Featured Research

from universities, journals, and other organizations

When ICUs get busy, doctors triage patients more efficiently

Date:
September 30, 2013
Source:
Perelman School of Medicine at the University of Pennsylvania
Summary:
A new study has found that busy intensive care units (ICUs) discharge patients more quickly than they otherwise would, and do so without adversely affecting patient outcomes – suggesting that low-value extensions of ICU stays are minimized during times of increased ICU capacity strain.

When ICU providers are not busy they are more likely to keep patients in the ICU for longer than necessary -- providing low-value critical care services.
Credit: beerkoff / Fotolia

A new study by Penn Medicine researchers published Oct. 1 in the Annals of Internal Medicine found that busy intensive care units (ICUs) discharge patients more quickly than they otherwise would and do so without adversely affecting patient outcomes -- suggesting that low-value extensions of ICU stays are minimized during times of increased ICU capacity strain.

An expected growth in the number of patients requiring critical care resources combined with a projected shortage in critical care providers will likely result in ICUs operating under conditions of increasing strain, leading to increased competition for ICU beds among greater numbers of more seriously ill patients. Many fear that this strain on an ICU's capacity to provide high quality care will result in patients spending shorter periods of time in the ICU and therefore experiencing worse health outcomes due to "rationing" of necessary critical care.

However, the new study, led by Jason Wagner, MD, MSHP, a senior fellow in the Division of Pulmonary, Allergy and Critical Care at the Perelman School of Medicine at the University of Pennsylvania, helps dispel the notion that resource-strained ICUs will ration critical care resources and negatively affect patient care, with findings that have important implications for planning U.S. critical care capacity. If bed crunches in the ICU cause reductions in the delivery of low-value ICU care for patients nearing ICU discharge without adversely affecting patients, it is conceivable that reductions in the number of U.S. ICU beds could yield considerable cost savings without reducing the quality of care.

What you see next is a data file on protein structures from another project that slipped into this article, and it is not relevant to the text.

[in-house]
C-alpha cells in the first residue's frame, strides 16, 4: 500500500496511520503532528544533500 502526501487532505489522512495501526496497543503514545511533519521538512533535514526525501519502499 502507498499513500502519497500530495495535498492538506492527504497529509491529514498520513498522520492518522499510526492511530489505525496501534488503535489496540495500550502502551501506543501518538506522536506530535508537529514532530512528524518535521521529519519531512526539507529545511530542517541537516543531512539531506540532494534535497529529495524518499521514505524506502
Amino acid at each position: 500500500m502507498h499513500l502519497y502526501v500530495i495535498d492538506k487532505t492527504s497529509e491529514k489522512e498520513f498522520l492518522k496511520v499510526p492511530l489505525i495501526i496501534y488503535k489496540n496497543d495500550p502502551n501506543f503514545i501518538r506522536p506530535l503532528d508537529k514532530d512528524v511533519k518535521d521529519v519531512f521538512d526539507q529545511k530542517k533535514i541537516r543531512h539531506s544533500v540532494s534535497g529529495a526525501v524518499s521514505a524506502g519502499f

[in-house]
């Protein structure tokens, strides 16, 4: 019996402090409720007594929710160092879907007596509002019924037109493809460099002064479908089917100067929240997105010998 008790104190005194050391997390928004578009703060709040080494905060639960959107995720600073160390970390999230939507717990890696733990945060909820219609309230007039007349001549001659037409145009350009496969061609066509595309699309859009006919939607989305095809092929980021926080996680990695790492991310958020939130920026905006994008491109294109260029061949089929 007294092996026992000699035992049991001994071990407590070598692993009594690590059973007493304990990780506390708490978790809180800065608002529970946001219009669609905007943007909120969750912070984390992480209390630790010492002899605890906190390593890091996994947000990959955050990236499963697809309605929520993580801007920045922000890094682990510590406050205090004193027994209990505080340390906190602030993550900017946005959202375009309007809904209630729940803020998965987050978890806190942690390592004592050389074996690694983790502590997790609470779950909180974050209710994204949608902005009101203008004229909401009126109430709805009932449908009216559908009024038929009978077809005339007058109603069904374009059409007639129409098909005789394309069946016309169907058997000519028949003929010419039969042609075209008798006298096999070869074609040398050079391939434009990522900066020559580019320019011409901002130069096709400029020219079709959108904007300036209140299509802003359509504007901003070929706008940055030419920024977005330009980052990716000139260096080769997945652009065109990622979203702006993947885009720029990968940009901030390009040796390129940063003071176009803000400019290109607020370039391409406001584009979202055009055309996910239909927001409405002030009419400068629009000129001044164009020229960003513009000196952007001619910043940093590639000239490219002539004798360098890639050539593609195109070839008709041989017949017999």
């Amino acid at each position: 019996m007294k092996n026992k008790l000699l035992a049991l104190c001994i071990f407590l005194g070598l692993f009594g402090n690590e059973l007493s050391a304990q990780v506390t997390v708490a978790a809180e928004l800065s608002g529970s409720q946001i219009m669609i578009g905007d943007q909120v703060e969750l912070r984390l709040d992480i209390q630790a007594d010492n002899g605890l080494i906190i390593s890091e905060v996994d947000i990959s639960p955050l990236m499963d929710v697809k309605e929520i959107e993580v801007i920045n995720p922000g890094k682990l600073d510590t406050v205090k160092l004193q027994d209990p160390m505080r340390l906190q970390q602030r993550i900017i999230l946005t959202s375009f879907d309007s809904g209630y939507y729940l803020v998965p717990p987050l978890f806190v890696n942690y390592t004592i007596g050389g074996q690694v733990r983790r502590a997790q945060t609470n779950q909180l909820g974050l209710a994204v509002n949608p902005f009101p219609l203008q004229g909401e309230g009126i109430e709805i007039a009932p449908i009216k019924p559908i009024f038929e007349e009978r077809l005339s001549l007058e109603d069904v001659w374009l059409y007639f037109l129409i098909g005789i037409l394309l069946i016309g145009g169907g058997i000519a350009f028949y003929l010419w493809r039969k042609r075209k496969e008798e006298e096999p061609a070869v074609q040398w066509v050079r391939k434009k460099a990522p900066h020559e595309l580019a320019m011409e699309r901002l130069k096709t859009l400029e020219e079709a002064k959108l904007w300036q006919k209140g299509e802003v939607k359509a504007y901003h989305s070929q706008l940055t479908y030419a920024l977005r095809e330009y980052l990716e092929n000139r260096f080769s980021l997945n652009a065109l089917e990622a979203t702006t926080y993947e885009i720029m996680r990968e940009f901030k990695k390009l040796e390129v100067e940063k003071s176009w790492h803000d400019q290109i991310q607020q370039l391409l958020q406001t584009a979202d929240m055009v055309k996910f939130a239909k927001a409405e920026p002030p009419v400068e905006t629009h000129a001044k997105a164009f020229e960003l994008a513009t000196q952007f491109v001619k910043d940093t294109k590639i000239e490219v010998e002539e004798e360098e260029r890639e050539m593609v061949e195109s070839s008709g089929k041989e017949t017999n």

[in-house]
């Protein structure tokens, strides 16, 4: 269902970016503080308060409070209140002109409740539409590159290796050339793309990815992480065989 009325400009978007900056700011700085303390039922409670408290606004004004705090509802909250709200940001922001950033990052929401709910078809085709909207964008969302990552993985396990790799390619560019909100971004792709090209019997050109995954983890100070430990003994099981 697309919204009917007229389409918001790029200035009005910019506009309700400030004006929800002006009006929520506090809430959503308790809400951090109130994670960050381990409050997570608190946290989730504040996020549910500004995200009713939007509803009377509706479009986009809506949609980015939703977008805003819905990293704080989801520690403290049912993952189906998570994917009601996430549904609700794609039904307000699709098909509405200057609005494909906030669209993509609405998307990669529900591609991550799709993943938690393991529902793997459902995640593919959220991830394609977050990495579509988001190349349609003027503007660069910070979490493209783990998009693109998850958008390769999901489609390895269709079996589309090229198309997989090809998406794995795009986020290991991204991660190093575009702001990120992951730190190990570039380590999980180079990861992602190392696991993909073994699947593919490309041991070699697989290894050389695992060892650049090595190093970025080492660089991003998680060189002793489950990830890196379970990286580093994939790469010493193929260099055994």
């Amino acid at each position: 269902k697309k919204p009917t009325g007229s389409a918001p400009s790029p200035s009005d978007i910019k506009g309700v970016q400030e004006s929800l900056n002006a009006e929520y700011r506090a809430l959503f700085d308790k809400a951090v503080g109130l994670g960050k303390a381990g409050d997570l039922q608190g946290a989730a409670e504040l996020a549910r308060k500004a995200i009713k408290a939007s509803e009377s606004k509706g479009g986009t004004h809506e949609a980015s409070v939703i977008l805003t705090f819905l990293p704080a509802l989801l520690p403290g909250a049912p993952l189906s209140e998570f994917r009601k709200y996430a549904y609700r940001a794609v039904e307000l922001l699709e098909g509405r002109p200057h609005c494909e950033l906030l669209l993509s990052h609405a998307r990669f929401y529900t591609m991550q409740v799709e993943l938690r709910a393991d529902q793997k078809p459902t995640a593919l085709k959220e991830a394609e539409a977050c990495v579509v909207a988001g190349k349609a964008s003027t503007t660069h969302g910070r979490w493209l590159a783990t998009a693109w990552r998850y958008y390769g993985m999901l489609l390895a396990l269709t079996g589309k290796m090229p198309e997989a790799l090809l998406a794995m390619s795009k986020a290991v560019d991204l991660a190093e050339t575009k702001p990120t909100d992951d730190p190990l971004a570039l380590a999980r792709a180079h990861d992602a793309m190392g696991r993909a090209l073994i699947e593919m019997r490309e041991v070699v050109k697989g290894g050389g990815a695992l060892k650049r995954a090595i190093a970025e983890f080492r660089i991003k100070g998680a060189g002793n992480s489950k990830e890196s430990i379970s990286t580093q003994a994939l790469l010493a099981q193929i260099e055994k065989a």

In a retrospective analysis of over 200,000 patients from 155 ICUs in the United States between 2001 and 2008, the authors found that when ICUs were at their busiest, patients were discharged an estimated 6.3 hours sooner than they otherwise would be. Nonetheless, such patients experienced no increase in the odds of dying in the hospital, no greater overall length of hospital stay, and no decrease in the odds of ultimately going home. ICU capacity was measured by ICU census, number of new admissions, and the average acuity of the other patients in the ICU at the time of a patient's discharge.

"Many believe there will be a break at the intersection of the growing demand and our ability to supply high-value critical care. So we asked the question: When busy, do critical care providers discharge patients quicker than they otherwise would and does it result in negative consequences such as rationing critical care resources or promoting breakdowns in the quality of patient handoffs among providers?" said Dr. Wagner. "We found that patients are discharged earlier but are no worse off -- which suggests that in a strained-resource setting, doctors are more efficiently discharging patients into the appropriate next step of care. This rightfully frees up critical care providers and beds for any potential incoming patients."

Said differently, when ICU providers are not busy they are more likely to keep patients in the ICU for longer than necessary -- providing low-value critical care services.

Together, these results suggest, the authors write, that rather than causing the rationing of beneficial care, strain spurs providers to reduce their provision of what seems to be low-value care by critically re-examining a patient's need for ICU-level care and transferring patients who could be equally well-managed outside the ICU. Avoiding waste, the authors also point out, serves the interest of individual patients and society simultaneously.